The Mortgage Forgiveness Debt Relief Act of 2007, signed into law by President Bush, enables struggling homeowners to avoid paying taxes on forgiven mortgage debt from short sales or loan modifications. The tax break was scheduled to expire in the new year, but has been extended through 2013.
Without the break, forgiven debt can be treated as taxable income, and already struggling homeowners would face taxes from a short sale or loan modification. For example, an underwater homeowner in the 25% tax bracket could pay $12,500 in taxes for a short sale in which his house sold for $150,000, but he previously owed $200,000. With the tax break, the homeowner would not have to pay taxes on the $50,000 of forgiven debt.
Extending the tax break has support from both the financial-services community and consumer advocates.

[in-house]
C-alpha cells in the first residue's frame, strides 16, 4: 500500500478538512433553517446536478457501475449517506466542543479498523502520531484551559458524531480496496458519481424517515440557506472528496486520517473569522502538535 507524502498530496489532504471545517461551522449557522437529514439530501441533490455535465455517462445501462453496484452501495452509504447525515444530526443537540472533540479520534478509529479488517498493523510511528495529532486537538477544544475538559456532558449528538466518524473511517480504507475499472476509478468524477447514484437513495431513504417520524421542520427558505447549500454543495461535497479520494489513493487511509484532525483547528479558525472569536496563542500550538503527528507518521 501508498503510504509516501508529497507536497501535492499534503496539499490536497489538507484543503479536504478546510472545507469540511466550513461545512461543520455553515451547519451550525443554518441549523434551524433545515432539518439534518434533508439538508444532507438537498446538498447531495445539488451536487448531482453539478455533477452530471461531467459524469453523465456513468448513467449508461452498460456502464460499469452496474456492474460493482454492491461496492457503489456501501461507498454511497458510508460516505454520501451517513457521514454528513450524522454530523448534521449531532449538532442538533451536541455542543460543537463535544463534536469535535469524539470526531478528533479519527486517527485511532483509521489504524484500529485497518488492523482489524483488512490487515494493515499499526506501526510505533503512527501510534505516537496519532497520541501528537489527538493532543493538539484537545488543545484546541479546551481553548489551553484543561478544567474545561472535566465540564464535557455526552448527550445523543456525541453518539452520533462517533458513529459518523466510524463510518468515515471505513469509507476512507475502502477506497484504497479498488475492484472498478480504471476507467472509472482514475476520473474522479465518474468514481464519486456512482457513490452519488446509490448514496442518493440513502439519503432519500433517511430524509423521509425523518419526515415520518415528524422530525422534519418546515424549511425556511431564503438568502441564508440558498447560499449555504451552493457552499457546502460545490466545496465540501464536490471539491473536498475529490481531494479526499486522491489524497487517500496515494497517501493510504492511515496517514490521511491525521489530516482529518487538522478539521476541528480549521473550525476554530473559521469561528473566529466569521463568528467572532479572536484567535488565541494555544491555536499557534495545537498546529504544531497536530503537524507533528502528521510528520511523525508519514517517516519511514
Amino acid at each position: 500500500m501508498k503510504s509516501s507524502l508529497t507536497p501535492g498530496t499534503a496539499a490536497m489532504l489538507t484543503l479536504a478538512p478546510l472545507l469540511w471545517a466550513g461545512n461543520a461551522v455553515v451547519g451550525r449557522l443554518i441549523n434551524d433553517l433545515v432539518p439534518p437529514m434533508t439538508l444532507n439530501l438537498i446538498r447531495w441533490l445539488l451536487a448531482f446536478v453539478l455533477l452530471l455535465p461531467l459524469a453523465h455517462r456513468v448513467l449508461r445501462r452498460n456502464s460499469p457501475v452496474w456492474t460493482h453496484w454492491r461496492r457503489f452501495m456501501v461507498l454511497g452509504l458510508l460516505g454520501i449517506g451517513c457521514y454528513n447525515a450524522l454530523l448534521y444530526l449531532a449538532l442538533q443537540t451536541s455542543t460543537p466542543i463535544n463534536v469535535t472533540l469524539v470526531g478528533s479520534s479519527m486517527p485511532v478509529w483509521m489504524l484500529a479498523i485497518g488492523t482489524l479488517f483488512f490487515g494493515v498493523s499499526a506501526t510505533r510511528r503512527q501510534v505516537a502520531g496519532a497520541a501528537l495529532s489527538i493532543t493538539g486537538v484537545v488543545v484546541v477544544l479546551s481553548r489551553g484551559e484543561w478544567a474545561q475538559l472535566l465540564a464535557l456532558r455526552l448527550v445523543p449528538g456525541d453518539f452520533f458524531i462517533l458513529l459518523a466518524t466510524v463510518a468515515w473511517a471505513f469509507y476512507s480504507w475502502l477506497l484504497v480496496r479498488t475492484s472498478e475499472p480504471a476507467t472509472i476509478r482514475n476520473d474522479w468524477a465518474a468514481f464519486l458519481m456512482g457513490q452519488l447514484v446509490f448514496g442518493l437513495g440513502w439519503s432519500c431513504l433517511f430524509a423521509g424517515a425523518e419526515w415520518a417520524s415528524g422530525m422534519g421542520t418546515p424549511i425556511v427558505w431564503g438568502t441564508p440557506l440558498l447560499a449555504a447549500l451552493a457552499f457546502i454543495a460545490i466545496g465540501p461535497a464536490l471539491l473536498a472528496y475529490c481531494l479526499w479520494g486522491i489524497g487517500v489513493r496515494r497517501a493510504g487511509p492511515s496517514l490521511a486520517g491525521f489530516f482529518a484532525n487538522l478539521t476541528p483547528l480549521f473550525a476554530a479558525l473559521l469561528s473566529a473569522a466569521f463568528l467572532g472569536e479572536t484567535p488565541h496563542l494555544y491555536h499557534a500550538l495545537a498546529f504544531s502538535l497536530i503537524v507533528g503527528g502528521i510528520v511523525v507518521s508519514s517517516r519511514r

“This tax law has bipartisan support and is critical to helping homeowners and communities struggling with the ongoing foreclosure crisis. Furthermore, the housing market is beginning to show signs of a recovery, and expiration of this law would threaten that recovery,” according to a November letter from chiefs with the Financial Services Roundtable, Center for Responsible Lending and Housing Policy Council to U.S. lawmakers.
Before a fiscal-cliff deal was reached, analysts warned that allowing the debt-forgiveness break to expire could hit a recovering housing market.
“This relief has helped to boost short sales—a smoother way to sell a distressed property, helping the recovery in home prices. If this is not extended, a greater share of delinquent borrowers will likely be resolved through foreclosure instead of short sale, which would depress average home prices,” according to a research note from analysts with Bank of America Merrill Lynch.
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